China has a great scheme in mind for the MidEast-Asian region and it isn't to win over hearts. Photo: Reuters

Take the Haifa port contract. “It’s winning is an expression of confidence in the State of Israel by a superpower, which has decided to invest billions of shekels in Israel and turn it into an international cargo center for all the world,” Transportation Minister Israel Katz crowed after Shanghai International Port won the tender.  He talked as if China was making love to us.

But the big picture suggests something very different. Two years ago, Beijing unveiled its New Silk Road initiative, which envisages building two massive trade corridors – one overland following the ancient Silk Road and a second all-water route skirting under Asia – to feed China’s nearly insatiable appetite for energy and other natural resources and to deliver its exports across Asia and into Europe.

The Haifa port is a mere cog  in that great scheme, which involves building and managing transportation infrastructure in places as far away as Pakistan and as close as Greece (where a Chinese company manages the Piraeus port). The much-talked about Red-Med railway project, a high-speed rail link between Eilat and the Mediterranean, is part and parcel of the same initiative, a parallel transportation corridor to the Suez Canal.

But bear in mind, China isn’t favoring Israel over Egypt: It’s already invested $1.5 billion in a Suez Canal development zone and is being courted to put money into second channel Egypt is planning astride the existing canal.

Made in "China"

What does all this mean for Israel, or for that matter the many other countries that are enjoying the largesse of Chinese investment today? “Italian industrial policy is now made in Beijing,” lamented Romano Prodi, a former Italian prime minister, on hearing a few weeks ago that China National Chemical Corporation would buy the Pirelli tire company.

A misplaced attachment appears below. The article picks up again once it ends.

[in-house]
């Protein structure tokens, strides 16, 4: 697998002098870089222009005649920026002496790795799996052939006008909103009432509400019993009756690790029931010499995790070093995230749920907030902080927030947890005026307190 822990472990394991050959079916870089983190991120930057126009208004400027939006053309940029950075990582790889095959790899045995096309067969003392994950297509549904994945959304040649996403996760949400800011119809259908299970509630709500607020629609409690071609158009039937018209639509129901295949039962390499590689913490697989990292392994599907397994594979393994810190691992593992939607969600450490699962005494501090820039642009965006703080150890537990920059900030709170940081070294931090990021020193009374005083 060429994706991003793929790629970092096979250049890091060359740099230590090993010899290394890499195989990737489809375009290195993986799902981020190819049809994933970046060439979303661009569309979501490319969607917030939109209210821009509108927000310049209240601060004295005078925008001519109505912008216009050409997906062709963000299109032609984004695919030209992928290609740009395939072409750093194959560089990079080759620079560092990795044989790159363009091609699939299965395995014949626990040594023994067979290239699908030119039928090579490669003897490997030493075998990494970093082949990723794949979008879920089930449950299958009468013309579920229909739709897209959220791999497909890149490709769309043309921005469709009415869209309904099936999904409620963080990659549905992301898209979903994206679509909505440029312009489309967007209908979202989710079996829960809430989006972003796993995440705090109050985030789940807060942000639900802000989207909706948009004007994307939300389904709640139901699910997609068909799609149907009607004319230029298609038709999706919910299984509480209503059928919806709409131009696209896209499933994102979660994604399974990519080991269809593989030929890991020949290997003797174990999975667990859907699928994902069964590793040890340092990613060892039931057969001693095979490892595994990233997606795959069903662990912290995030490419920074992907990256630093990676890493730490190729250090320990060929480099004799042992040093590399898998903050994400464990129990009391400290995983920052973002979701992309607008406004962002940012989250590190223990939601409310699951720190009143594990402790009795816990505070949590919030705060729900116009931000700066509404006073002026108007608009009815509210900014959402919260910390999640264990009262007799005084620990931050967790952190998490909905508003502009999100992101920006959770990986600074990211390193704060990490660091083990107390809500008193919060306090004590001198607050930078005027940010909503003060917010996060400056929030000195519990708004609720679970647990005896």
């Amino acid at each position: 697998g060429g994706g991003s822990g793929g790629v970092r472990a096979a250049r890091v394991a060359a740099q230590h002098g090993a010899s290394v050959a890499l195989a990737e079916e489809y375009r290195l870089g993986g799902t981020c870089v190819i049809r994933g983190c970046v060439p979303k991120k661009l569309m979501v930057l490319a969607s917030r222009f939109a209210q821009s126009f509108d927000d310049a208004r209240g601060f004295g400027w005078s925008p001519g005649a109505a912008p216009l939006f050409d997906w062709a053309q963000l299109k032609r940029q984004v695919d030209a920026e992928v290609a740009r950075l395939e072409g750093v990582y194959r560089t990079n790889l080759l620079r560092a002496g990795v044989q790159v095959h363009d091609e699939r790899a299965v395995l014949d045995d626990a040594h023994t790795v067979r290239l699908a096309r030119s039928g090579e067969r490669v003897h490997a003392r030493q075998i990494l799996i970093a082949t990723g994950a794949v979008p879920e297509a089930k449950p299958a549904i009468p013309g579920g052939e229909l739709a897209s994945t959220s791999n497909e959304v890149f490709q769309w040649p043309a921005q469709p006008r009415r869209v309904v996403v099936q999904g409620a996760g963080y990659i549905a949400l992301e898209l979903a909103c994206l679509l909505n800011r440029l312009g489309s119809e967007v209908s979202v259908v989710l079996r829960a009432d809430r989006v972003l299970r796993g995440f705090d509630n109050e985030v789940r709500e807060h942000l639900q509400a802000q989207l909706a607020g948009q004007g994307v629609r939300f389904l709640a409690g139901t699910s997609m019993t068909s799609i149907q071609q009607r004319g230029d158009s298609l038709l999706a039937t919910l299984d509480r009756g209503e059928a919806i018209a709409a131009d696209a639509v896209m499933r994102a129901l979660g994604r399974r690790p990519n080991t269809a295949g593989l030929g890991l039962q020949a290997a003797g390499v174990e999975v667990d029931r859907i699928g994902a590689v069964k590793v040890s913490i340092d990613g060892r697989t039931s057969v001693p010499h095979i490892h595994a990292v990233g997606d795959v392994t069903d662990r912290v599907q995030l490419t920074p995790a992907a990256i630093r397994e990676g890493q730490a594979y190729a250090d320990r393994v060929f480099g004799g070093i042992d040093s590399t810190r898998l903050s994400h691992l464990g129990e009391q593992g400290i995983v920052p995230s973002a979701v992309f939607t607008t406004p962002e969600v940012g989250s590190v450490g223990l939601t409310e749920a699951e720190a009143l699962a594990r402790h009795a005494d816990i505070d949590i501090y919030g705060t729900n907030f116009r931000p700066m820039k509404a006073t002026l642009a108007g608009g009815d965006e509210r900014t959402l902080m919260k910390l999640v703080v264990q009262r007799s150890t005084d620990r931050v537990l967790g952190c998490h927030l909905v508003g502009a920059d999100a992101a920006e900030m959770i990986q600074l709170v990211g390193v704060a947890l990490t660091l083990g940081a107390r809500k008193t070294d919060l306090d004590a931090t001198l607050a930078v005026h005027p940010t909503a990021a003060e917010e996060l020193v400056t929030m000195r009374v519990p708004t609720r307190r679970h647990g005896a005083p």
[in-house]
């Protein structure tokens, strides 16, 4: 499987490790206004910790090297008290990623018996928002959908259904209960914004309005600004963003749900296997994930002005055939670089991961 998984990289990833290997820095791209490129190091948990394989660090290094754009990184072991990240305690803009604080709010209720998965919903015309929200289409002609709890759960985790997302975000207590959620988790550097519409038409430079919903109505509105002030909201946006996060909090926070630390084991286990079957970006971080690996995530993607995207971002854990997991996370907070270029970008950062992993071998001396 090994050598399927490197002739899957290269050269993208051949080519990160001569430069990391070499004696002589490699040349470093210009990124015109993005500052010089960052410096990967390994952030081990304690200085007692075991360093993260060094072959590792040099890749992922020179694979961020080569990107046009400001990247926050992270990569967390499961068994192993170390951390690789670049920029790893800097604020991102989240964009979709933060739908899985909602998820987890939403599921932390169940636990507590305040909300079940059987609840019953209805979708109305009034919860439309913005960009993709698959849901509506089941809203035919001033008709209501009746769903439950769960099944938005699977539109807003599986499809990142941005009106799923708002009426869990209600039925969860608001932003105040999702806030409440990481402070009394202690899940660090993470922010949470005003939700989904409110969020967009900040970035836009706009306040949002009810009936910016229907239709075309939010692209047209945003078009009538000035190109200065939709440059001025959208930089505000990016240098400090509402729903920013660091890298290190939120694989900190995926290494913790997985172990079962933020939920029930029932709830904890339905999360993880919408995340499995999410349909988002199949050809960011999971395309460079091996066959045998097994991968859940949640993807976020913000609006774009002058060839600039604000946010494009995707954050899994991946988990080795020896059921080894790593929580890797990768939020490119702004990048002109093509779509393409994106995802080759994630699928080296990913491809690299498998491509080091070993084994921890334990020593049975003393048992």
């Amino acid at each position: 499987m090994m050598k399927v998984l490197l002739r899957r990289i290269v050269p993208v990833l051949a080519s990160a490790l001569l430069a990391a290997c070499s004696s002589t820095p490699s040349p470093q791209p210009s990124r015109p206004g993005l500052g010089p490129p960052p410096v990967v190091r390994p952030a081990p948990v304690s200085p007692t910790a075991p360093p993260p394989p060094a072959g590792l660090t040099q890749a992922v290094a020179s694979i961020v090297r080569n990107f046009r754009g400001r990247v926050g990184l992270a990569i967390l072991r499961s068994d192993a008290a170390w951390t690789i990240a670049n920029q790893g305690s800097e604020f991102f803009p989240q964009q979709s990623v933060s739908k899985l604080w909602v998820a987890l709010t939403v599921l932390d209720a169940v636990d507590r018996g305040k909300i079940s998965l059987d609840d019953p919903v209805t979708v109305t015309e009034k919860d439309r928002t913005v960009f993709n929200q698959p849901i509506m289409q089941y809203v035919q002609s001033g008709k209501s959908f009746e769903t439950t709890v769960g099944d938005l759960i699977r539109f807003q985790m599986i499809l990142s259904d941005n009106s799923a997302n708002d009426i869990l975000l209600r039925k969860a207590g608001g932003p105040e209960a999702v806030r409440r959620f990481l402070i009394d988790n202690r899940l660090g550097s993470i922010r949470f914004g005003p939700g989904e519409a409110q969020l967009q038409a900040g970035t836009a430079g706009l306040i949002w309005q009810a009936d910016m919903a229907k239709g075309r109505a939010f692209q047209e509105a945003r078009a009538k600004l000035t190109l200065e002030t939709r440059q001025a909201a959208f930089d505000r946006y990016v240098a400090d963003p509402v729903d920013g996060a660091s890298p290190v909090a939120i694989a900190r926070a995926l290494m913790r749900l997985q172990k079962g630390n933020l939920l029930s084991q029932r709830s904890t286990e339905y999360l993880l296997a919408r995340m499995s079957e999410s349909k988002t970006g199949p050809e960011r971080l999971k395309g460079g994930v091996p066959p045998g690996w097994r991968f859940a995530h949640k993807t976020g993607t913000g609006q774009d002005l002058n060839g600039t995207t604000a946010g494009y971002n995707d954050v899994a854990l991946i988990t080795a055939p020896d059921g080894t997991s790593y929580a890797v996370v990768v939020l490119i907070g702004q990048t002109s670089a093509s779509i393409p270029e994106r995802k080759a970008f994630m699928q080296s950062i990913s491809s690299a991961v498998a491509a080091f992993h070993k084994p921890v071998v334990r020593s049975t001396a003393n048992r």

In fact, the same company bought Israel’s Makhteshim Agan in 2011, although at the time most Israelis were flattered rather than fearful.

The fact is that no one, including Prodi, really knows – perhaps even the Chinese don’t know where their spreading wings will take them. But there are good reasons for Israel to be more wary of the Chinese embrace than it has been.

On the one hand, our high-tech industry, which is long on innovation and very short on manufacturing, has a lot to gain from teaming up with China’s industrial giants. On other hand, involving China so deeply infrastructure projects carries a risk, because no one knows where the corporate interests of the companies buying into Israel ends and the interest of the Chinese government ends.

Will the new Haifa port be run mainly as a waystation for Chinese trade, or as a conduit for Israeli exports and imports? Will we one day find Beijing interfering in Israel’s security policy out of concern for the safety of its local assets or because war would interfere with its trade routes? Will China employs its own managers and enforce the Chinese way of doing business in Israel? It could be that none of this ever happens, but we should be considering the risks that it will.

Israel has no reason to shun China – quite to the contrary, it’s an economic power we can’t ignore – but it’s time to get a little more real about  what the Chinese want and what are prepared to give.